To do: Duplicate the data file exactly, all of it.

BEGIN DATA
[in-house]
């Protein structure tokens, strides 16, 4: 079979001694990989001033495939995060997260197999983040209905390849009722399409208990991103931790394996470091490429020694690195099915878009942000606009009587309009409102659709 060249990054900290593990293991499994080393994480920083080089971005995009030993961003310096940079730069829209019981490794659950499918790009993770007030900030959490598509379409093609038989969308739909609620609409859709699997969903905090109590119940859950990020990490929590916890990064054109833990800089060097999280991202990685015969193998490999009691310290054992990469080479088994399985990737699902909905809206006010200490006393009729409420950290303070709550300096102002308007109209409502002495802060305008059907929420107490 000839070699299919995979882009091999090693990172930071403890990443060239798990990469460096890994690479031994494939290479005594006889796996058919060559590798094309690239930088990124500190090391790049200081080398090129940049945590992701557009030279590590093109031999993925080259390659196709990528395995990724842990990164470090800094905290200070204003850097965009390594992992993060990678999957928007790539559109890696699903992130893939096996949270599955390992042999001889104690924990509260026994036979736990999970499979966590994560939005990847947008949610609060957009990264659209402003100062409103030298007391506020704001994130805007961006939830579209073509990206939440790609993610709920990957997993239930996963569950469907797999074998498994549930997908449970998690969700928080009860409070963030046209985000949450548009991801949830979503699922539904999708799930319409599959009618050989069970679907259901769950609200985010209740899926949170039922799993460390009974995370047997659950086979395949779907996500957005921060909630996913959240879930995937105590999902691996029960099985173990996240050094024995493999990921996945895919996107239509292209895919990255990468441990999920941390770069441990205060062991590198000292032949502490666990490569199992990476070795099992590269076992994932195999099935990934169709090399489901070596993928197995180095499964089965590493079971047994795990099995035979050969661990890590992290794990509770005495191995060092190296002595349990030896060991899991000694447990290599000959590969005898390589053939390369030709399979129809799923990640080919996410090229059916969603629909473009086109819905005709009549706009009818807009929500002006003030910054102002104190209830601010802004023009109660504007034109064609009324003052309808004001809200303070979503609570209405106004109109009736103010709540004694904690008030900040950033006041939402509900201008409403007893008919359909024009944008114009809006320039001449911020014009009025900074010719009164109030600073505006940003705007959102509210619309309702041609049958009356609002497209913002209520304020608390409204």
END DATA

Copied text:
[in-house]
């Protein structure tokens, strides 16, 4: 079979001694990989001033495939995060997260197999983040209905390849009722399409208990991103931790394996470091490429020694690195099915878009942000606009009587309009409102659709 060249990054900290593990293991499994080393994480920083080089971005995009030993961003310096940079730069829209019981490794659950499918790009993770007030900030959490598509379409093609038989969308739909609620609409859709699997969903905090109590119940859950990020990490929590916890990064054109833990800089060097999280991202990685015969193998490999009691310290054992990469080479088994399985990737699902909905809206006010200490006393009729409420950290303070709550300096102002308007109209409502002495802060305008059907929420107490 000839070699299919995979882009091999090693990172930071403890990443060239798990990469460096890994690479031994494939290479005594006889796996058919060559590798094309690239930088990124500190090391790049200081080398090129940049945590992701557009030279590590093109031999993925080259390659196709990528395995990724842990990164470090800094905290200070204003850097965009390594992992993060990678999957928007790539559109890696699903992130893939096996949270599955390992042999001889104690924990509260026994036979736990999970499979966590994560939005990847947008949610609060957009990264659209402003100062409103030298007391506020704001994130805007961006939830579209073509990206939440790609993610709920990957997993239930996963569950469907797999074998498994549930997908449970998690969700928080009860409070963030046209985000949450548009991801949830979503699922539904999708799930319409599959009618050989069970679907259901769950609200985010209740899926949170039922799993460390009974995370047997659950086979395949779907996500957005921060909630996913959240879930995937105590999902691996029960099985173990996240050094024995493999990921996945895919996107239509292209895919990255990468441990999920941390770069441990205060062991590198000292032949502490666990490569199992990476070795099992590269076992994932195999099935990934169709090399489901070596993928197995180095499964089965590493079971047994795990099995035979050969661990890590992290794990509770005495191995060092190296002595349990030896060991899991000694447990290599000959590969005898390589053939390369030709399979129809799923990640080919996410090229059916969603629909473009086109819905005709009549706009009818807009929500002006003030910054102002104190209830601010802004023009109660504007034109064609009324003052309808004001809200303070979503609570209405106004109109009736103010709540004694904690008030900040950033006041939402509900201008409403007893008919359909024009944008114009809006320039001449911020014009009025900074010719009164109030600073505006940003705007959102509210619309309702041609049958009356609002497209913002209520304020608390409204």